Use a fast film.

Stopping down has its side effects. We get more depth of field and lenses working at their best, but the flipside is we get slow shutter speeds and if we are using flash, we need more output. Using 400 iso film helps minimise these problems. The best fast films like HP5, Portra 400 or Tmax 400 still have minimal grain in sheet sizes, and means that you only need a quarter of light you would need shooting 100 speed film.

Take Notes.

There is no EXIF data or LCD screens with film. For that reason it is vital that you keep notes so you know what works and what doesn’t. the shutter speed and f-stop you used is the bare minimum but it is also incredibly useful to number your holders and assign them to each set up. That way you can trace what’s on your negatives for the tip below!

Shoot two copies of each shot and develop them separately.

One of the great benefits of large format is that you can process each sheet separately. When I shoot portraits I use each film holder to shoot one set up. I always try to shoot two near identical shots. I then split the shots in processing so both go into different batches. That way if there is an exposure issue I can changes the development for the second sheet, and if I make a mistake in processing I still have another go to get it right! 

Invest in a good quality Loupe.

Although it is definitely possible to start with a cheap plastic loupe, you will save money in the long run (not to mention avoid a lot of heartache) if you invest in a good quality loupe. I use an 8x nikon loupe that I bought cheaply second hand. Originally, I used a 4x Schneider loupe, but I found his wasn’t quite strong enough for critical focusing at closer distances. Cheaper plastic loupes make the whole focusing process very uncertain. I doesn’t take long for wasted film to far outstrip the cost of a decent loupe.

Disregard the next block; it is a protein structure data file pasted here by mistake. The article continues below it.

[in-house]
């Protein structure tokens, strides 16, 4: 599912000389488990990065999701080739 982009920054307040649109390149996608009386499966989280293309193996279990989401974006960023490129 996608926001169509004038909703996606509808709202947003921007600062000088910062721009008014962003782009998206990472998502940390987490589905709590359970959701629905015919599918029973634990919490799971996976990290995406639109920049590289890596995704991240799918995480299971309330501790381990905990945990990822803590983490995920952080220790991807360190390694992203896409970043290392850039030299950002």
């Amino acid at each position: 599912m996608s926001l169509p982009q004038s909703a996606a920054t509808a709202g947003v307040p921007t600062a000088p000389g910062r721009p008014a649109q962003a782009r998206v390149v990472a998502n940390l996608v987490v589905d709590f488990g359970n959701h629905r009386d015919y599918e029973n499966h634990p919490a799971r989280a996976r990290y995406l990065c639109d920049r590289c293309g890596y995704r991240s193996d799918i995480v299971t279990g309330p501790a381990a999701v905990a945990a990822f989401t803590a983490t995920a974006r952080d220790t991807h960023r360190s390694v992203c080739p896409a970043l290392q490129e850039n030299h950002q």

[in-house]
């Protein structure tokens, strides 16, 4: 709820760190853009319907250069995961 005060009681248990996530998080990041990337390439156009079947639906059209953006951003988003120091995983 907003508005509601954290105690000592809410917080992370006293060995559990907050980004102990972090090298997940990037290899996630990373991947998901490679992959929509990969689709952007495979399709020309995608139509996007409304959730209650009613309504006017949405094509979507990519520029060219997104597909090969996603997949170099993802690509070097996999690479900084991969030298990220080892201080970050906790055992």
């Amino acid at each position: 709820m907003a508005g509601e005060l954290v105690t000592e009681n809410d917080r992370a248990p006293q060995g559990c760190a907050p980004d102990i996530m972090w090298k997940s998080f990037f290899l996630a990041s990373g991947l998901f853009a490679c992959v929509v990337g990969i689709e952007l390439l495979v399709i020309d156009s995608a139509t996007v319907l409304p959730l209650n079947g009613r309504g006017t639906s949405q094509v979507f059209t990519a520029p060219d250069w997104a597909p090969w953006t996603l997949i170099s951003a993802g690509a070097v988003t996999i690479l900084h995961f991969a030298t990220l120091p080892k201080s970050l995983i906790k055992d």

Be Prepared to Break these Rules.

These tips are just a starting point. Things I wish I had known when I started shooting portraits with my view camera. As you gain experience, I hope you develop the confidence to create your own rule book and you own methods. So that you can express yourself through the magical medium that is film.

Tobias Key is a professional Wedding, Portrait and Commercial Photographer working in West Sussex. 

Follow me on instagram to see my latest work

 

 

 

 

 

 

 

Also posted in advice for new photographers, Analogue Photography, Brighton portrait photographer, Chichester portrait photographer, Film Photography, Large Format Photography Tagged , , , , , , , , |

Personal Project – Large Format Portrait Photography

Portrait Photography by Tobias Key

Simone, photographed in Brighton

 I have been working on a personal portrait  project for the past six months, shooting people in the vintage scene. I find the vintage scene intriguing, it reminds me of the rock-a-billy revival of the eighties and I don’t think it’s coincidental that retro trends tend to emerge from recessions. When times are tough I think nostalgia for simpler and more optimistic times increases, and the explosion of vintage fashion and events recently mirrors this.

I decided to work in a way I hadn’t before, partly for fun and partly to see if I could master the techniques that may soon be consigned to history.  I’d bought a large format camera on a whim about a year ago, and I’d always admired the work of the greats such as Avedon, Karsh, and Newman, as well as more recent fine art practitioners such as Alec Soth. I wanted an insight in to this most enduring of photographic methods.

I’ll be posting more images soon 🙂